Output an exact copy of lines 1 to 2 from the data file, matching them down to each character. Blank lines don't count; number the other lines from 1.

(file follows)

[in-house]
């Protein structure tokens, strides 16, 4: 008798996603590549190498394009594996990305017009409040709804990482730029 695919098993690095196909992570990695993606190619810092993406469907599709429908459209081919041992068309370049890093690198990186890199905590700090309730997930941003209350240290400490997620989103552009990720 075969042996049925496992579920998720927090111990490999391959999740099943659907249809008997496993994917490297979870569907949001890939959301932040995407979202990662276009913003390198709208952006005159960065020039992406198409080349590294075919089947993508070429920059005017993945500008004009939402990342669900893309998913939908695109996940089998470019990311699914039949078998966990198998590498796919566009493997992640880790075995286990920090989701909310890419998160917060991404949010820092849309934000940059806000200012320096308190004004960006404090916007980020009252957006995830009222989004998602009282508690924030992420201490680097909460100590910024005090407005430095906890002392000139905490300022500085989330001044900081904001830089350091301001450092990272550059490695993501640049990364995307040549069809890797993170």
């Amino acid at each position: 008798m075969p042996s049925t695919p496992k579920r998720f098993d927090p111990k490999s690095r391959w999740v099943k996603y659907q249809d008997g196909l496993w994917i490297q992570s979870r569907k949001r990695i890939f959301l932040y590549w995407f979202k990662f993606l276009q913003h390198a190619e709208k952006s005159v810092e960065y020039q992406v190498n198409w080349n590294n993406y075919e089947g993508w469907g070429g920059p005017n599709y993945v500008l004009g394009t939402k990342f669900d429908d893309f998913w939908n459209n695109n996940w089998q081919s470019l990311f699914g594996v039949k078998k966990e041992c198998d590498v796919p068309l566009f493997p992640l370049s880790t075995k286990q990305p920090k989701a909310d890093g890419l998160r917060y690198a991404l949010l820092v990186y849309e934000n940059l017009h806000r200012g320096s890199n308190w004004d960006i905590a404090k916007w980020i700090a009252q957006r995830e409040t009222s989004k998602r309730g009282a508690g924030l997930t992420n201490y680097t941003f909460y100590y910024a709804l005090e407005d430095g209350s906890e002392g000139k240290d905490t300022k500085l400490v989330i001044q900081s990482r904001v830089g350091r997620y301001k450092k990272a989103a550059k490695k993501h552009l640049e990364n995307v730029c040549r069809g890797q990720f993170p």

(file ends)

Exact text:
[in-house]
């Protein structure tokens, strides 16, 4: 008798996603590549190498394009594996990305017009409040709804990482730029 695919098993690095196909992570990695993606190619810092993406469907599709429908459209081919041992068309370049890093690198990186890199905590700090309730997930941003209350240290400490997620989103552009990720 075969042996049925496992579920998720927090111990490999391959999740099943659907249809008997496993994917490297979870569907949001890939959301932040995407979202990662276009913003390198709208952006005159960065020039992406198409080349590294075919089947993508070429920059005017993945500008004009939402990342669900893309998913939908695109996940089998470019990311699914039949078998966990198998590498796919566009493997992640880790075995286990920090989701909310890419998160917060991404949010820092849309934000940059806000200012320096308190004004960006404090916007980020009252957006995830009222989004998602009282508690924030992420201490680097909460100590910024005090407005430095906890002392000139905490300022500085989330001044900081904001830089350091301001450092990272550059490695993501640049990364995307040549069809890797993170």